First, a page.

Sit down with...
Can sound help us see?Visit
Open MayOct 2018
Ground LevelStreet Gallery
Close your eyes and listen closely.
Every location has a unique soundtrack, and Sit Down With… invites you to explore three specific sites without sight.
Each soundscape is made up of hidden, secret and unknown sounds collected from the three locations, all with significance to MOD. Created by South Australian artist Sasha Grbich, the soundscapes invite you to explore places and the environment through the sound rather than vision, and sit down with:
The River Torrens: flowing through the city and meandering beside MOD. the river is central to Adelaide’s past, present, and future. Found sounds include fish, frog and insect voices, human activities and the vast movement of river water.
The skate park: MOD. is located on what was once a skate park. Sounds were recorded on the site and with the Adelaide skate community as they remember and trace the continuing significance of this location and skate culture for young people. Thank you to Jared Nicholson for contributing historical sound from the demolished Adelaide Skate Park.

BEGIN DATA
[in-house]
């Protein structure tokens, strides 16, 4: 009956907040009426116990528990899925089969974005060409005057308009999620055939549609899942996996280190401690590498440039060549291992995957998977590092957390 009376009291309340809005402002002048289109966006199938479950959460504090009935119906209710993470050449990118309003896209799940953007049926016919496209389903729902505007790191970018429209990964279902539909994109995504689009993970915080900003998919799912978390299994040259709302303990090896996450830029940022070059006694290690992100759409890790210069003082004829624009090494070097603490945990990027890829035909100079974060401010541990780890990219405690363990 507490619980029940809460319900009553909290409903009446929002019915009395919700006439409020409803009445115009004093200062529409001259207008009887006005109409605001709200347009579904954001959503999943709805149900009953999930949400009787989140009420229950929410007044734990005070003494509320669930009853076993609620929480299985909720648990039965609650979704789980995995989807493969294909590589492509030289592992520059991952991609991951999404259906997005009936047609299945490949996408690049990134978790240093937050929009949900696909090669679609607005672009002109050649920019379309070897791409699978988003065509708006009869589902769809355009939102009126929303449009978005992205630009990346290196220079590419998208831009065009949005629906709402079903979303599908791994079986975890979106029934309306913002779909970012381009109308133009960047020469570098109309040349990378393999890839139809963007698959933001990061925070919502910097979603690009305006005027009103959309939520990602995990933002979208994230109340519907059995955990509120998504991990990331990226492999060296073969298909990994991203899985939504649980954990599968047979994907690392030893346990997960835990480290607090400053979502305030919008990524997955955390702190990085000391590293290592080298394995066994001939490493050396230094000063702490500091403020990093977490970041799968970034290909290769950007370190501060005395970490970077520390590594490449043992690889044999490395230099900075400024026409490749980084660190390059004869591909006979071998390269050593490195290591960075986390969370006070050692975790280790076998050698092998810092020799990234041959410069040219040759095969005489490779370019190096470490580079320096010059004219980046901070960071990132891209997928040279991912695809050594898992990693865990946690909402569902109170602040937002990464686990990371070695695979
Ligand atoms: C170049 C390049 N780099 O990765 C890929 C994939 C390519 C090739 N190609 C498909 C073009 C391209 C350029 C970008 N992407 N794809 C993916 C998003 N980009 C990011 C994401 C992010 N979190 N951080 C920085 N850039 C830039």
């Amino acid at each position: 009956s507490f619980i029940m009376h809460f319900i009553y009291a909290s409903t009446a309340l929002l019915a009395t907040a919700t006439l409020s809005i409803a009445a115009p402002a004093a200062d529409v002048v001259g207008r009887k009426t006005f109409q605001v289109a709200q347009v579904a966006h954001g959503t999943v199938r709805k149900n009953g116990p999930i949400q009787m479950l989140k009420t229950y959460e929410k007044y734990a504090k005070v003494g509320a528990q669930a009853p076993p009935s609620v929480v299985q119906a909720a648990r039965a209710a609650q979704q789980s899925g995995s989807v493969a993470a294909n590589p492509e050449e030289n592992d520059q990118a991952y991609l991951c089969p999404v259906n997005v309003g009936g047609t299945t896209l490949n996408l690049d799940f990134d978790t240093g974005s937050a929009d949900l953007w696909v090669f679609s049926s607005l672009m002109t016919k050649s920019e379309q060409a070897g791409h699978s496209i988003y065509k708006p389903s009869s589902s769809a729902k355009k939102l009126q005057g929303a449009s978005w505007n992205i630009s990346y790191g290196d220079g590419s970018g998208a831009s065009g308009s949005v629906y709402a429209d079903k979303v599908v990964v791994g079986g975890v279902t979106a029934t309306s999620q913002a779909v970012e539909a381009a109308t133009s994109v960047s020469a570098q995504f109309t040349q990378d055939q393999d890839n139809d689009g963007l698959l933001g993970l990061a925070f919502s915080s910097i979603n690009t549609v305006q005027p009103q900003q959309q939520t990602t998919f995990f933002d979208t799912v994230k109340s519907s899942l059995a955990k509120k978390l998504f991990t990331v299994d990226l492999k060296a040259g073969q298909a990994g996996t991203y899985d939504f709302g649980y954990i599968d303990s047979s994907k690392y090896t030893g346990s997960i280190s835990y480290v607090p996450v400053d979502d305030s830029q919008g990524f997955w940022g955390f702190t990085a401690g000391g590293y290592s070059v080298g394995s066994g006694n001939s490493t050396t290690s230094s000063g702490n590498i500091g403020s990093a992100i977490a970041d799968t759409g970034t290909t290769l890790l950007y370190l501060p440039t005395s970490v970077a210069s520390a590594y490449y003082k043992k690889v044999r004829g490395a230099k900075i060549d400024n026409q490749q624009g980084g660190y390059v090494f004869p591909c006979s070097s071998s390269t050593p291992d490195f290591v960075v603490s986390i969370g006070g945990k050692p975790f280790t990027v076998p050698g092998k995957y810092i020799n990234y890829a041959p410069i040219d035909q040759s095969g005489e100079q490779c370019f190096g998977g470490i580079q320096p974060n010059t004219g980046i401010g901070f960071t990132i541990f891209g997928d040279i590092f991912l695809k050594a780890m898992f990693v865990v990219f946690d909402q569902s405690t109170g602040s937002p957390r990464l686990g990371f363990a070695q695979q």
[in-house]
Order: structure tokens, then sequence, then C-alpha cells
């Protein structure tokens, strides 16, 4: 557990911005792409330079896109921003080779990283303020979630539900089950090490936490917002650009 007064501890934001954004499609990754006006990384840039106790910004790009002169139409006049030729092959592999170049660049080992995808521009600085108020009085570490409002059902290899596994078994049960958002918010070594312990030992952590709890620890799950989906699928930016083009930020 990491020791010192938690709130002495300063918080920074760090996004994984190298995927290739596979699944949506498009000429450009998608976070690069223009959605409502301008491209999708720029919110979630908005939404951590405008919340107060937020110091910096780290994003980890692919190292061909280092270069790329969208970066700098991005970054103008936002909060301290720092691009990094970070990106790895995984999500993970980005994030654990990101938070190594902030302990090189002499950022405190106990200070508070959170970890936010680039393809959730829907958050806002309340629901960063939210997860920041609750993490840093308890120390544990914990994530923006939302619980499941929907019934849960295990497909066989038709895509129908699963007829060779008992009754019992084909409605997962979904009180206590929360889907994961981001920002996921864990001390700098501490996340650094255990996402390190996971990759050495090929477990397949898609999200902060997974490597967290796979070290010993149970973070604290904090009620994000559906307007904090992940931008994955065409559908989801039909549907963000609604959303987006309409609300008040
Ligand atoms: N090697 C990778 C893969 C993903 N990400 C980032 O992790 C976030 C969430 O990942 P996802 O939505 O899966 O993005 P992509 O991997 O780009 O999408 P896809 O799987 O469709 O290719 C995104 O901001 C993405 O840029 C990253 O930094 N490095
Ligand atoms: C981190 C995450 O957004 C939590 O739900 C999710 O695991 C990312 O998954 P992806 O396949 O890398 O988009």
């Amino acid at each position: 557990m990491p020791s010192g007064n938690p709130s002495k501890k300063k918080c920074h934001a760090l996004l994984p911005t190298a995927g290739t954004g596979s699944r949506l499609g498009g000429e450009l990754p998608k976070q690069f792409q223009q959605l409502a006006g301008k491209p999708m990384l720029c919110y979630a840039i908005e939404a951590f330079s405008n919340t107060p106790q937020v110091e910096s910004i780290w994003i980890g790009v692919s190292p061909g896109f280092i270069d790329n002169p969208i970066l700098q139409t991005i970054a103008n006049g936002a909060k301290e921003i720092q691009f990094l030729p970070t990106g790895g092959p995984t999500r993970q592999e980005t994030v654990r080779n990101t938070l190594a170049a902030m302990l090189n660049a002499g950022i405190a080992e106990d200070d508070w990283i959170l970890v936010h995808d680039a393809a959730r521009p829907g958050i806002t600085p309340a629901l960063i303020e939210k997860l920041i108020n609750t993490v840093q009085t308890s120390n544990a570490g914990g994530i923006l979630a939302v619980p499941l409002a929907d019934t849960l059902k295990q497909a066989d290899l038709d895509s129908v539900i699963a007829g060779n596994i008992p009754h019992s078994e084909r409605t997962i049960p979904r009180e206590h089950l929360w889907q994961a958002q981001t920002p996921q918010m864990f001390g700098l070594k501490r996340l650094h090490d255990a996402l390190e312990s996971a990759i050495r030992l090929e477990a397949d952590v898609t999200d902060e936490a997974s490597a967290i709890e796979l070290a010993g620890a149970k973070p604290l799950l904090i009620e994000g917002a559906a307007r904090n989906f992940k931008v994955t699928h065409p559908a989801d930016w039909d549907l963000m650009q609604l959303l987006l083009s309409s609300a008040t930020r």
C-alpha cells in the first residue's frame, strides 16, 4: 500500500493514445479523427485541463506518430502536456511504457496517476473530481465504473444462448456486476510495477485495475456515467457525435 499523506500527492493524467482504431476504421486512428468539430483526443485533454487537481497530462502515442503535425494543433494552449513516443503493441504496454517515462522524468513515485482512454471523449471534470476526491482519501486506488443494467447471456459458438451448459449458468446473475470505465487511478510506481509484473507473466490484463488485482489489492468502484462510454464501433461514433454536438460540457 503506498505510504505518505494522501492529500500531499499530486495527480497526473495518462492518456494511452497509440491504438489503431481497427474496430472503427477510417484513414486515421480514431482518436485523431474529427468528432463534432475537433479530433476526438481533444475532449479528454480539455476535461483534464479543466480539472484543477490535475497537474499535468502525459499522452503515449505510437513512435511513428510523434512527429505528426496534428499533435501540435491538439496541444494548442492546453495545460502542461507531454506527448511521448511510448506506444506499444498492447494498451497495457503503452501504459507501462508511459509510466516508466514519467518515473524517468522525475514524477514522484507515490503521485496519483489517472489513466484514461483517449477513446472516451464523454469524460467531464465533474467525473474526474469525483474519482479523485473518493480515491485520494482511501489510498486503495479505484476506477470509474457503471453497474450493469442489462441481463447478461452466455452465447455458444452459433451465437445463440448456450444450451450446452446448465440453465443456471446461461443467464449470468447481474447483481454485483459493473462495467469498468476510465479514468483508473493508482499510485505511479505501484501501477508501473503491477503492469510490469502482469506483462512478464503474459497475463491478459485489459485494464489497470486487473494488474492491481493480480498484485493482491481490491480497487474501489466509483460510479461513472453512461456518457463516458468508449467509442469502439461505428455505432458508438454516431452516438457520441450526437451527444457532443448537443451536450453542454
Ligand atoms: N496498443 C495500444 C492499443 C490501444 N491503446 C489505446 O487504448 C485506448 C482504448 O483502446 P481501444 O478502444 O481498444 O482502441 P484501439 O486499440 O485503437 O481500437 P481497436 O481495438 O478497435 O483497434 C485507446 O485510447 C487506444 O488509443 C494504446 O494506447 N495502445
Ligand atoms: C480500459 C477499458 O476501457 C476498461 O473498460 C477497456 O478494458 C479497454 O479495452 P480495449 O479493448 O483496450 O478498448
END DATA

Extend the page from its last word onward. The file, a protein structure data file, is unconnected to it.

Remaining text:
A tree: What does a tree sound like? Sasha recorded the hidden noises a tree makes, visiting one of South Australia’s oldest trees located in Forreston in the Adelaide Hills to record its sounds. The River Redgum is believed to be 600 years old and has significance to our place in Adelaide and on Kaurna Land.
Could you recognise a place just based on sound?
South Australian artist Sasha Grbich is an avid collector of strange things, including sounds, found footage, and stories. She creates experiences that explore the connection between art, everyday life, and local environments. In Sit Down With… Sasha invites you to explore locations through their soundscapes, and consider what it means to understand the world through hidden sounds.
Soundscapes are also important for measuring how healthy an environment is. There is a growing field of research that collects, and compares, the sounds of places over time to track environmental change. The more sounds a place the more healthy and biodiverse it is likely to be.
What does your place sound like?
- Sasha Grbich Artist